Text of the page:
The door is closing on the chances of a two-state solution to the Israeli-Palestinian conflict and will be firmly shut by the end of U.S. President Barack Obama’s second term, Jordan's King Abdullah II warned Friday.
“If we’re not too late, the two-state solution will only survive as long as President Obama’s term. If we don’t fix it in the next four years, I don’t believe it will ever happen,” Abdullah told political and business leaders gathered at the Swiss ski resort of Davos.
“Jordan with some Arab countries, and with three leaders in Europe -- the British, the French and Germans -- are all marching towards Washington in February and March to say ‘Mr. President it’s time to really engage in the Israeli-Palestinian process’,” the king said.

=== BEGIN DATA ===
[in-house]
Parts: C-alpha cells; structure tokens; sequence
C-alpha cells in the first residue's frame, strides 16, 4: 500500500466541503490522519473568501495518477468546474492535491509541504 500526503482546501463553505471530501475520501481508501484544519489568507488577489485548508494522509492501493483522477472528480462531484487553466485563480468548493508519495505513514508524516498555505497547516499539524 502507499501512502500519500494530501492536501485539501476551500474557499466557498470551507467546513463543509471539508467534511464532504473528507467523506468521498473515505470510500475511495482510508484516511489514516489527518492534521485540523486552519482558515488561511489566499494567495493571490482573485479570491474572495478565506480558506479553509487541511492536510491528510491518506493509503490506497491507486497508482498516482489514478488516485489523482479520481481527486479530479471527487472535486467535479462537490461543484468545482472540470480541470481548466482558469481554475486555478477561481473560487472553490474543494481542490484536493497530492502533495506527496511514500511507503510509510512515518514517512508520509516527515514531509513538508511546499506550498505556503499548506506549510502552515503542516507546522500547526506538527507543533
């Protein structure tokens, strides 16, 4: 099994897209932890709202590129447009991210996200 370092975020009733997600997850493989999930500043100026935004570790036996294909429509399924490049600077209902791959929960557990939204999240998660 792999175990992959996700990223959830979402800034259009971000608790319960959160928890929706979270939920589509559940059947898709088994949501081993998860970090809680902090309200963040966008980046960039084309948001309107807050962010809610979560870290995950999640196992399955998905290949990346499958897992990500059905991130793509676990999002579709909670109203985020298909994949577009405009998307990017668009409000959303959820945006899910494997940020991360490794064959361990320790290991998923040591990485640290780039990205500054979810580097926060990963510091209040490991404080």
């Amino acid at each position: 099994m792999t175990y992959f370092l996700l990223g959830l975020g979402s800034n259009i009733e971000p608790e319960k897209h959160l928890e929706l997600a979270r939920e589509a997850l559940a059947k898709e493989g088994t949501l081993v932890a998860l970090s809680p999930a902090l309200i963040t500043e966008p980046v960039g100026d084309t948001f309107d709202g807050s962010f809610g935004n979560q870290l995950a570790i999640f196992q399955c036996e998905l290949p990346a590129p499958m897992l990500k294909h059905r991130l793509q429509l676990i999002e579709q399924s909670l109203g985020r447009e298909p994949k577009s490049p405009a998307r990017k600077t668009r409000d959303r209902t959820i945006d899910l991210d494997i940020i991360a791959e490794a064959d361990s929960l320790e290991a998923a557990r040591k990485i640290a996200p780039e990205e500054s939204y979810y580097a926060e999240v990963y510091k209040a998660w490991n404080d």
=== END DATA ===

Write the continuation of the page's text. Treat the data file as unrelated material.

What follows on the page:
He predicted that Israeli Prime Minister Benjamin Netanyahu, who is preparing to form a coalition government after this week’s election, will come under pressure to make progress in the peace process.
“Whatever he does to form his coalition, he’s got to keep in mind that the international community... is going to be knocking on his door and that of the Palestinians to move the process forward,” the king said.
Direct talks between Israel and the Palestinians have been stalled for over two years, bogging down over Palestinian anger at continued Israeli settlement building.
At his confirmation hearing as the next U.S. secretary of state on Thursday, U.S. Senator John Kerry said he believed there was “a way forward” in the peace process and that time was running out for a two-state solution.
He also called on the international community to increase its assistance for the tide of refugees fleeing the conflict in Syria.
“I urge once more a stepped-up world response to the Syrian crisis,” he told the World Economic Forum in Davos. “The weakest refugees are struggling just to survive. ... More international support is desperately needed.”